The researchers found that firms anticipate improvements in investment, profitability, and goods and services exported in the fourth quarter of 2023 compared to the previous quarter. These expectations, combined with anticipated growth in all sectors except construction and real estate, contribute to the overall confidence in business conditions. Furthermore, businesses expect further improvements in the first quarter of 2024 and throughout the entire year.

Confidence among domestic market-oriented firms may decline slightly in the first quarter of 2024, but overall optimism is expected to improve throughout the year, consistent with the anticipated domestic economic recovery. Firms in sectors such as mining, retail, accommodation, transport, manufacturing, agriculture, and finance are driving this confidence. Export-oriented firms also show increased optimism in the first quarter of 2024 and for the entire year.

All sectors, except agriculture, which remains neutral, are optimistic about the first quarter of 2024 and the year ending in December 2024. This optimism is likely supported by government interventions to support economic activity, including the two-year Transitional National Development Plan (TNDP) and reforms aimed at improving the business environment. The anticipated improvement in profitability, goods and services exported, and business investment further contributes to the positive outlook.

Firms expect lending rates and borrowing volumes to increase in the 12-month period ending in December 2024. This increase in borrowing is consistent with the expected rise in investment, inventories, and goods and services exported. Firms anticipate that domestic economic performance will improve during this period. Domestic-oriented firms perceive access to credit from commercial banks in Botswana to be relaxed, while export-oriented firms prefer to borrow from South Africa.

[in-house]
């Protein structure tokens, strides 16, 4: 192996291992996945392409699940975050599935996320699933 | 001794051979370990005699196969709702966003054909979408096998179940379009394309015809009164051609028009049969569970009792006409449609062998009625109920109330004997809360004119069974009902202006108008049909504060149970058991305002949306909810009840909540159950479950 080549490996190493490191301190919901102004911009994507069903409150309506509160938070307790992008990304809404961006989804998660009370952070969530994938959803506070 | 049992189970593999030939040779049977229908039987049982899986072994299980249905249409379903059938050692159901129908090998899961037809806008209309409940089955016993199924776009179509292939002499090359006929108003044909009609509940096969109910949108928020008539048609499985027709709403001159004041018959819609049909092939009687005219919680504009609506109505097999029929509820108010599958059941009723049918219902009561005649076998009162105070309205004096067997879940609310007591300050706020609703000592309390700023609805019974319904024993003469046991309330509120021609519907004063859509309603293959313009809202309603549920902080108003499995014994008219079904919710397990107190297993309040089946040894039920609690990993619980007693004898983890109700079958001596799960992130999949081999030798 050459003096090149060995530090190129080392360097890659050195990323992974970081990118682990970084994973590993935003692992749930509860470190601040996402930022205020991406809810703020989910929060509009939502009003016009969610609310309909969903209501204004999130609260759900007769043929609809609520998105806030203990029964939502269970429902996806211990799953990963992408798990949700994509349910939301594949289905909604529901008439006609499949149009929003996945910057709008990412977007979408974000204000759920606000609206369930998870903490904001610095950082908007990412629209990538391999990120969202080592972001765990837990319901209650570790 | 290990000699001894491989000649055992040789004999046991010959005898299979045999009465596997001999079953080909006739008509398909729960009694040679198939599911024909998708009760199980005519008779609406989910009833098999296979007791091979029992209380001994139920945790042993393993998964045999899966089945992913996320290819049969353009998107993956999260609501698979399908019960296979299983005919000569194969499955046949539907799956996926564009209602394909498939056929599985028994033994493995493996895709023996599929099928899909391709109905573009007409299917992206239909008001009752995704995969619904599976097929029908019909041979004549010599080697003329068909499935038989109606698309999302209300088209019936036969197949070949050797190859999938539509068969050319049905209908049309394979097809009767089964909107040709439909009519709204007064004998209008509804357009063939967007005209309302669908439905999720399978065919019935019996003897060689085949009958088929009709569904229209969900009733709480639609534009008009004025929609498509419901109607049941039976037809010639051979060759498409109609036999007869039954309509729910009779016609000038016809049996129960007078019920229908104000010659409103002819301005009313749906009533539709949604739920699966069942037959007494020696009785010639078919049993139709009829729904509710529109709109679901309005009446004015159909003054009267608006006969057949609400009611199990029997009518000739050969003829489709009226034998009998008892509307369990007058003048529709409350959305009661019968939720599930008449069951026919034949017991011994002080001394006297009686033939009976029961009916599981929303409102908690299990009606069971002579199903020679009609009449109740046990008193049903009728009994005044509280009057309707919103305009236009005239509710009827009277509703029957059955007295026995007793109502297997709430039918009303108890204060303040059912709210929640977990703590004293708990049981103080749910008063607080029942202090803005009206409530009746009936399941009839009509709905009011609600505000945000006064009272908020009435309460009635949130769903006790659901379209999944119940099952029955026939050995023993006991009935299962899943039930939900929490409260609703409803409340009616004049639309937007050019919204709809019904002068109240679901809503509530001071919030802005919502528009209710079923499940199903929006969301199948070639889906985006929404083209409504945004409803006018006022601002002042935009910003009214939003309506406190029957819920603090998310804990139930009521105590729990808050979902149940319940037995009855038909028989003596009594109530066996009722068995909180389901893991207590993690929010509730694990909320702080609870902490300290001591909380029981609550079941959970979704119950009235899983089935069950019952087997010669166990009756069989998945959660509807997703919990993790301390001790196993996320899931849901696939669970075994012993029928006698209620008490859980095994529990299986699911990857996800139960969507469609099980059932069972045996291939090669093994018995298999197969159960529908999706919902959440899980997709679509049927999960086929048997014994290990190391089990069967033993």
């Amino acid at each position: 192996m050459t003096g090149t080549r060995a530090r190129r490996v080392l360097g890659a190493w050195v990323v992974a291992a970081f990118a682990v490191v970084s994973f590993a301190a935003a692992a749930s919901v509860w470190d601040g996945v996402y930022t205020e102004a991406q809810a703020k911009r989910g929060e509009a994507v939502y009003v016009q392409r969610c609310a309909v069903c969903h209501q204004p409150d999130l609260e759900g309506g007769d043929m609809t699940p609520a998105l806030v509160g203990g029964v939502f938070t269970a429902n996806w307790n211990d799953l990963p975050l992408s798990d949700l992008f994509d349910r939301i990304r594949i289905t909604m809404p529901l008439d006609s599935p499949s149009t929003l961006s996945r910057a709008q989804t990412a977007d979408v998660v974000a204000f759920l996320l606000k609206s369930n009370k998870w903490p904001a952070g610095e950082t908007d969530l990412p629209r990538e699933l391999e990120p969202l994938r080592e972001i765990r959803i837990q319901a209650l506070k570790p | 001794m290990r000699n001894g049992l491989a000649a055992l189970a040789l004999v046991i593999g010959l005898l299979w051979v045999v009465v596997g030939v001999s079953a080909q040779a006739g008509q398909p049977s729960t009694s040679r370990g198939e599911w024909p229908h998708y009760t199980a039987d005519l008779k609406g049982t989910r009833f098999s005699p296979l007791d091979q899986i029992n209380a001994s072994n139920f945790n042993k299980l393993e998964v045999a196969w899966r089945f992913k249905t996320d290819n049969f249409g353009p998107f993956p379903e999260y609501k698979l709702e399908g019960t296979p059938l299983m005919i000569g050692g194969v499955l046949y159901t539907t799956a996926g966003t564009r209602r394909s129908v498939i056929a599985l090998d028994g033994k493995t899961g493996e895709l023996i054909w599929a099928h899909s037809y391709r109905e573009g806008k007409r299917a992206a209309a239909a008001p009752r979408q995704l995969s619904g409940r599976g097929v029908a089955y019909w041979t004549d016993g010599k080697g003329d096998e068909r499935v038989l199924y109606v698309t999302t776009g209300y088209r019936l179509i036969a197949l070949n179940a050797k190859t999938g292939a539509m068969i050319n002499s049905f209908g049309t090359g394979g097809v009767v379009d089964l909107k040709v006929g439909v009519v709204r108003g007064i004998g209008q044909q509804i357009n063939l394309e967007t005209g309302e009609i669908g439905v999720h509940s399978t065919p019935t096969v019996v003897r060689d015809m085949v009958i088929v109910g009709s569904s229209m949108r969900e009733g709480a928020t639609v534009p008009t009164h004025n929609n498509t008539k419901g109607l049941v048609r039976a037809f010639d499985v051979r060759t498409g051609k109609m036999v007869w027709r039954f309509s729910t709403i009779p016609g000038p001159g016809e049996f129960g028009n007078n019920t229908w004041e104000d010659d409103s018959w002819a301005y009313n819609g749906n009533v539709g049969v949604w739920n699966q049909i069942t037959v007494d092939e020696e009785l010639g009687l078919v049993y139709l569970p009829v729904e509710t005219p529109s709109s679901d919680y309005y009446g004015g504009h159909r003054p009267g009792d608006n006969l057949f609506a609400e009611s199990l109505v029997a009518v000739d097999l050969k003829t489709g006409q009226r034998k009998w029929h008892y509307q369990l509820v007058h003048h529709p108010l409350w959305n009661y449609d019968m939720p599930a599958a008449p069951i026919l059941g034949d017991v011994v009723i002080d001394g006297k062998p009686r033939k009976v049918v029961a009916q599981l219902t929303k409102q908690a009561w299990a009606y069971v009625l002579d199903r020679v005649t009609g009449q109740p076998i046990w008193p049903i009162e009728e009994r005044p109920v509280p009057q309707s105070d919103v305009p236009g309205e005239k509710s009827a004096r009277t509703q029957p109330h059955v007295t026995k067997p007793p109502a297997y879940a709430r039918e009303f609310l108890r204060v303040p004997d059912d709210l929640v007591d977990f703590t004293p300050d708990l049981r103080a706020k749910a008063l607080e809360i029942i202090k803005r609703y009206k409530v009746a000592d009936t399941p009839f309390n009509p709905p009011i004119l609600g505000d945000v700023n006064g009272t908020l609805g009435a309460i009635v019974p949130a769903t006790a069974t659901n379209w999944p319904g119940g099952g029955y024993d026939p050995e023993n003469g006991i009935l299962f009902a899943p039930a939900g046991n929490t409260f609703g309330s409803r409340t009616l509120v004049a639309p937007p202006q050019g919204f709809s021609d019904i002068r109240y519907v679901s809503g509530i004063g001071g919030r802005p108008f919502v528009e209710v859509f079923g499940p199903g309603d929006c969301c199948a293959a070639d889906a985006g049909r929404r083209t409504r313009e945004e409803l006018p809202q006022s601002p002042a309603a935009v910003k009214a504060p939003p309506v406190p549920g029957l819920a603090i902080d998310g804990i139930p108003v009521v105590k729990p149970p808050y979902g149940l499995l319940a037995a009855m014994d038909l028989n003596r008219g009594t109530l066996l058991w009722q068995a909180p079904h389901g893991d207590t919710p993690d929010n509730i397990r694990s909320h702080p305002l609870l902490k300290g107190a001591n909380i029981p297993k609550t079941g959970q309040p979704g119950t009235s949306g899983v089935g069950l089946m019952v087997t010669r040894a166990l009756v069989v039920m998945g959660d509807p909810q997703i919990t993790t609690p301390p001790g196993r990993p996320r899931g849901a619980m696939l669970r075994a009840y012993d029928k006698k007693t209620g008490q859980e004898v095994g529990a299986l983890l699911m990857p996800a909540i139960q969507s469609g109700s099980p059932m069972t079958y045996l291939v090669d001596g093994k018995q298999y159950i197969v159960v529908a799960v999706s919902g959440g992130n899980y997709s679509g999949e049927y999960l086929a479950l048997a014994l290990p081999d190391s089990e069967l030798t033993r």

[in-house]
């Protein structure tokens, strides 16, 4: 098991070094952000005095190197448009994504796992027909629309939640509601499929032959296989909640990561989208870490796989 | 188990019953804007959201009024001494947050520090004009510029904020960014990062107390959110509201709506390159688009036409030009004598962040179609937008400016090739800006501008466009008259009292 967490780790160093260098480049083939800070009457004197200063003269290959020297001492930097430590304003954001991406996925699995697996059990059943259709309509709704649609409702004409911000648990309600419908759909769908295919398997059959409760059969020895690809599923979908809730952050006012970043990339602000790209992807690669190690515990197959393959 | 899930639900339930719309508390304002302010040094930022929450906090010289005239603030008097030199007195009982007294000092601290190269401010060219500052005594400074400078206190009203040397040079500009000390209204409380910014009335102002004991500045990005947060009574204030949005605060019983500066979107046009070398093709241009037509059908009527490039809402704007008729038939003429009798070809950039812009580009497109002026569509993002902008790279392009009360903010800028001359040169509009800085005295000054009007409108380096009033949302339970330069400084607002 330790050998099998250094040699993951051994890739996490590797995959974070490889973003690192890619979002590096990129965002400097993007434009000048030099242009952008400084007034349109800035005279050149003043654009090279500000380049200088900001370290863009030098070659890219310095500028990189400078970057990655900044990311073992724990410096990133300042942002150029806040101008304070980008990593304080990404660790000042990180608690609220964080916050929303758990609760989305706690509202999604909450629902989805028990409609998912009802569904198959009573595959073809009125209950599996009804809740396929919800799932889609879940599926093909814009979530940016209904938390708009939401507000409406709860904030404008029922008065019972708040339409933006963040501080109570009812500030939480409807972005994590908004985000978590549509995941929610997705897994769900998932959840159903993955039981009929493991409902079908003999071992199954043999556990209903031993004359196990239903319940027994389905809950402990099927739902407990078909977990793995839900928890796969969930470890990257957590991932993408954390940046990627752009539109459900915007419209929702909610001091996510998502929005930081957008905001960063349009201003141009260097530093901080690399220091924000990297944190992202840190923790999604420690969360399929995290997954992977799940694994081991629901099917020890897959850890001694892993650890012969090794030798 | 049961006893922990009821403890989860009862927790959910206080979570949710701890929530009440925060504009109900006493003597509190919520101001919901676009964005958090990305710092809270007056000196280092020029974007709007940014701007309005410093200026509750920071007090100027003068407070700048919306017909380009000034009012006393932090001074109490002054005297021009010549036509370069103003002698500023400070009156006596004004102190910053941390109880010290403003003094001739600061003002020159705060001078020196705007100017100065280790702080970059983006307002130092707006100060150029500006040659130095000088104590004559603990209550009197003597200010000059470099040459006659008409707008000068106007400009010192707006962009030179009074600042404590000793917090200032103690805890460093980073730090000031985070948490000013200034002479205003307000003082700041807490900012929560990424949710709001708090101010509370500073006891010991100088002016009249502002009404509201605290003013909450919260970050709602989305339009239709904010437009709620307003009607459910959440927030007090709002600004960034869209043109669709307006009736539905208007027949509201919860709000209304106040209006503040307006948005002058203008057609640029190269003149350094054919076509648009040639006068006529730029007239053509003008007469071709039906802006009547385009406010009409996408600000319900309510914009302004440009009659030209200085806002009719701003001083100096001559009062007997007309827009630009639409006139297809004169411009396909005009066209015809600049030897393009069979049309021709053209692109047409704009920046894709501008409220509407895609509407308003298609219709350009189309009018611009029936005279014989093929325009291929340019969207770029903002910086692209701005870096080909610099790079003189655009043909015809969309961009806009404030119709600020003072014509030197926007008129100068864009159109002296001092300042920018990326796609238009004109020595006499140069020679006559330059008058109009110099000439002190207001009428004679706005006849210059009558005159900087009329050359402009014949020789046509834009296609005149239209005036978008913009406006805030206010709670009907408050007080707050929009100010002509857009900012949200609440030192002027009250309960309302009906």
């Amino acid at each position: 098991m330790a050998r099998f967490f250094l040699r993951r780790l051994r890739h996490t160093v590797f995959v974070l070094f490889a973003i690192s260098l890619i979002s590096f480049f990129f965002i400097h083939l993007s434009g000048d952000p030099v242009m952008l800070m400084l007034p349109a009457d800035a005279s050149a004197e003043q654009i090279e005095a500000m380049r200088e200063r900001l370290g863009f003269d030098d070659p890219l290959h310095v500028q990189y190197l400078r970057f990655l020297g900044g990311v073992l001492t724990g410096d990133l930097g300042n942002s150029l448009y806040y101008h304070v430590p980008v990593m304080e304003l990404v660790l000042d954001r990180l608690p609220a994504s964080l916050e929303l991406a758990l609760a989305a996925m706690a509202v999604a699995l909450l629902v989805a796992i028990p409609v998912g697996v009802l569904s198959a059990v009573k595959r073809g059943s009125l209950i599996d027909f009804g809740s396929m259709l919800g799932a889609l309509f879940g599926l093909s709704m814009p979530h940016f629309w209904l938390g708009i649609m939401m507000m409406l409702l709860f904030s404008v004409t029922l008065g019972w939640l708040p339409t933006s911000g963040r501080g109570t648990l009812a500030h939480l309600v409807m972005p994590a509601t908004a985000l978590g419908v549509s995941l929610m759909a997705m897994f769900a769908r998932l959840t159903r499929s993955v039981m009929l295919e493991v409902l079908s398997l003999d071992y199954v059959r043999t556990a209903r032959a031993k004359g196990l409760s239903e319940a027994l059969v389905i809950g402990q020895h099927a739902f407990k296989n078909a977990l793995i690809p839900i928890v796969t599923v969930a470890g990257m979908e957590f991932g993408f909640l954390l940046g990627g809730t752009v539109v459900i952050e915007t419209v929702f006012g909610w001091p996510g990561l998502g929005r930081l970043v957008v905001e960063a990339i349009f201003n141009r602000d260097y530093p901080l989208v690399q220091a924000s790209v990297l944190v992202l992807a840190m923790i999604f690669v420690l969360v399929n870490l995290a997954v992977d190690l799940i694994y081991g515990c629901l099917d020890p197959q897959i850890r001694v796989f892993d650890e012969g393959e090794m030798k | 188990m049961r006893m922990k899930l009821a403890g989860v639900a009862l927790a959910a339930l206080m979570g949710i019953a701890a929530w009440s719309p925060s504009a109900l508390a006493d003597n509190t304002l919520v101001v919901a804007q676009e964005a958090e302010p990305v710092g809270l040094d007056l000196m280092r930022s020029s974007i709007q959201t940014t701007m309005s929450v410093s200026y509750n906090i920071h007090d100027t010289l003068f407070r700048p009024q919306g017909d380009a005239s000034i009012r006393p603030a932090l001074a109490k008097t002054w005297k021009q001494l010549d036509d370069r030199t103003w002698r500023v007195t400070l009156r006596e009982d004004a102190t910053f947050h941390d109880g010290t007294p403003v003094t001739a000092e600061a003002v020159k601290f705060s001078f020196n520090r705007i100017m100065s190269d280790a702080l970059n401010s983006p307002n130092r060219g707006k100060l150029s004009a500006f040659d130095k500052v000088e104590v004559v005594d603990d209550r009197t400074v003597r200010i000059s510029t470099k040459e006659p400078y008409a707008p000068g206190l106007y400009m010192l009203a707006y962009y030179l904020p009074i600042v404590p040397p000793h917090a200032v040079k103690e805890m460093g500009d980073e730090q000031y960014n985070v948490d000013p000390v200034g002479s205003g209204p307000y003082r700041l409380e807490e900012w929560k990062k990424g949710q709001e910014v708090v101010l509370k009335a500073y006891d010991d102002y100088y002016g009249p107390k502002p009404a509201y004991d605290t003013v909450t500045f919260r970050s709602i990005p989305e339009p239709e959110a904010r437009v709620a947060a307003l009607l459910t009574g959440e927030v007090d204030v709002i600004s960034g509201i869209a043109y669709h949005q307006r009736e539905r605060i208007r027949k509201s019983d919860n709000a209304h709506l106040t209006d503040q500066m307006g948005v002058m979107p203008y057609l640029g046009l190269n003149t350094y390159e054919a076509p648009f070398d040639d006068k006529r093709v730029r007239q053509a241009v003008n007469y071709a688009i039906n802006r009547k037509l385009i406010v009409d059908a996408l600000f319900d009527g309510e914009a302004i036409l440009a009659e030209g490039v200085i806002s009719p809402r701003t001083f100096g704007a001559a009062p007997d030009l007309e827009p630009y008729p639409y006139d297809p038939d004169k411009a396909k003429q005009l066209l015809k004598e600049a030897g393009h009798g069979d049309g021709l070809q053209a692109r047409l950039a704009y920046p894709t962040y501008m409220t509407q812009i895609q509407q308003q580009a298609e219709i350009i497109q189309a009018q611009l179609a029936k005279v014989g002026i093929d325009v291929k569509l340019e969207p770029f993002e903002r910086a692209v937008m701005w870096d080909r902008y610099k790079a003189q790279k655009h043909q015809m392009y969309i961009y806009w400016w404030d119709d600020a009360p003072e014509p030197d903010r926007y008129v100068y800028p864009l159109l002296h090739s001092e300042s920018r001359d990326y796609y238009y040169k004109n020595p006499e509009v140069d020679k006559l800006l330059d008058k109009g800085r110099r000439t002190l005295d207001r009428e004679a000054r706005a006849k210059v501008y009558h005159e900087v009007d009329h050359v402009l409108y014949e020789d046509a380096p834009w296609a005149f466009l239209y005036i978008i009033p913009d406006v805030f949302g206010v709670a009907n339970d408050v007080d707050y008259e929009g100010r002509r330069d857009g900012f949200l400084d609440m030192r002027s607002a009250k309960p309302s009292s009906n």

During the fourth quarter of 2023, firms faced high cost pressures due to increased input costs, such as materials, utilities, and transport, resulting from supply constraints related to conflicts in Ukraine-Russia and Israel-Hamas. According to the survey report, the firms noted that cost pressures during the fourth quarter of 2023 were high, mainly attributable to increase in some input costs, such as materials, utilities, and transport arising from supply constraints related to the Ukraine-Russia and Israel-Hamas wars. “However, firms’ expectations about domestic inflation decreased, compared to the previous survey, and have remained within the Bank’s 3 – 6 percent objective range, averaging 5.4 percent for 2023 and 5.4 percent for 2024. This suggests that inflation expectations are well anchored, which is good for maintenance of price stability,” reads the survey report in part.

However, firms’ expectations about domestic inflation decreased compared to the previous survey, and inflation expectations remained within the Bank’s objective range of 3-6 percent. This suggests that inflation expectations are well anchored, which is beneficial for maintaining price stability.

In terms of challenges, most firms in the retail, accommodation, transport, manufacturing, construction, and finance sectors considered the exchange rate of the Pula to be unfavorable to their business operations. This is mainly because these firms import raw materials from South Africa and would prefer a stronger Pula against the South African rand. Additionally, firms in the retail, accommodation, transport, and mining sectors cited other challenges, including supply constraints from conflicts in Russia-Ukraine and Israel-Hamas, as well as new citizen economic empowerment policies that some firms considered unfavorable to foreign direct investment.

On the positive side, firms highlighted factors such as adequate water and electricity supply, a favorable political climate, an effective regulatory framework, the availability of skilled labor, and domestic and international demand as supportive to doing business in Botswana during the fourth quarter of 2023.

Overall, the business sector in Botswana is optimistic about the year 2024. The anticipated improvements in trading conditions, supported by government interventions and reforms, are expected to drive growth and profitability in various sectors. While challenges exist, businesses remain confident in the potential for economic recovery and expansion.